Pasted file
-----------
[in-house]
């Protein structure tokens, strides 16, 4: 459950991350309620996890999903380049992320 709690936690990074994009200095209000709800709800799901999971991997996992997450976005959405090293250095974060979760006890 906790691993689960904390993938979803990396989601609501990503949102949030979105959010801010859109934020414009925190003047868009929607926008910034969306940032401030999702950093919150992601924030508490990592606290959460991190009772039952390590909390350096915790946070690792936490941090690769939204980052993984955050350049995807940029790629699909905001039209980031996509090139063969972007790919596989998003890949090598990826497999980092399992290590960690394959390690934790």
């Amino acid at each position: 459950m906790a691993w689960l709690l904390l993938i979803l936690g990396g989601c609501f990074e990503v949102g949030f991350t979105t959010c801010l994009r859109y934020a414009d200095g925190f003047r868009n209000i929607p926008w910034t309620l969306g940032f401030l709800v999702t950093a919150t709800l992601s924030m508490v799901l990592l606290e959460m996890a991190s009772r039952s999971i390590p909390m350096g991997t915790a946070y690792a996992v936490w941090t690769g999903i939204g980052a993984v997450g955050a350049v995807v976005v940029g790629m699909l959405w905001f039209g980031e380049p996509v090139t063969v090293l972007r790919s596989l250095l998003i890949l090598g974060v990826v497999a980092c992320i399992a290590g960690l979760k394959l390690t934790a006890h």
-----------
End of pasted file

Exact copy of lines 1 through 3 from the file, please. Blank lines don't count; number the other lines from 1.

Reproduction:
[in-house]
């Protein structure tokens, strides 16, 4: 459950991350309620996890999903380049992320 709690936690990074994009200095209000709800709800799901999971991997996992997450976005959405090293250095974060979760006890 906790691993689960904390993938979803990396989601609501990503949102949030979105959010801010859109934020414009925190003047868009929607926008910034969306940032401030999702950093919150992601924030508490990592606290959460991190009772039952390590909390350096915790946070690792936490941090690769939204980052993984955050350049995807940029790629699909905001039209980031996509090139063969972007790919596989998003890949090598990826497999980092399992290590960690394959390690934790």
């Amino acid at each position: 459950m906790a691993w689960l709690l904390l993938i979803l936690g990396g989601c609501f990074e990503v949102g949030f991350t979105t959010c801010l994009r859109y934020a414009d200095g925190f003047r868009n209000i929607p926008w910034t309620l969306g940032f401030l709800v999702t950093a919150t709800l992601s924030m508490v799901l990592l606290e959460m996890a991190s009772r039952s999971i390590p909390m350096g991997t915790a946070y690792a996992v936490w941090t690769g999903i939204g980052a993984v997450g955050a350049v995807v976005v940029g790629m699909l959405w905001f039209g980031e380049p996509v090139t063969v090293l972007r790919s596989l250095l998003i890949l090598g974060v990826v497999a980092c992320i399992a290590g960690l979760k394959l390690t934790a006890h």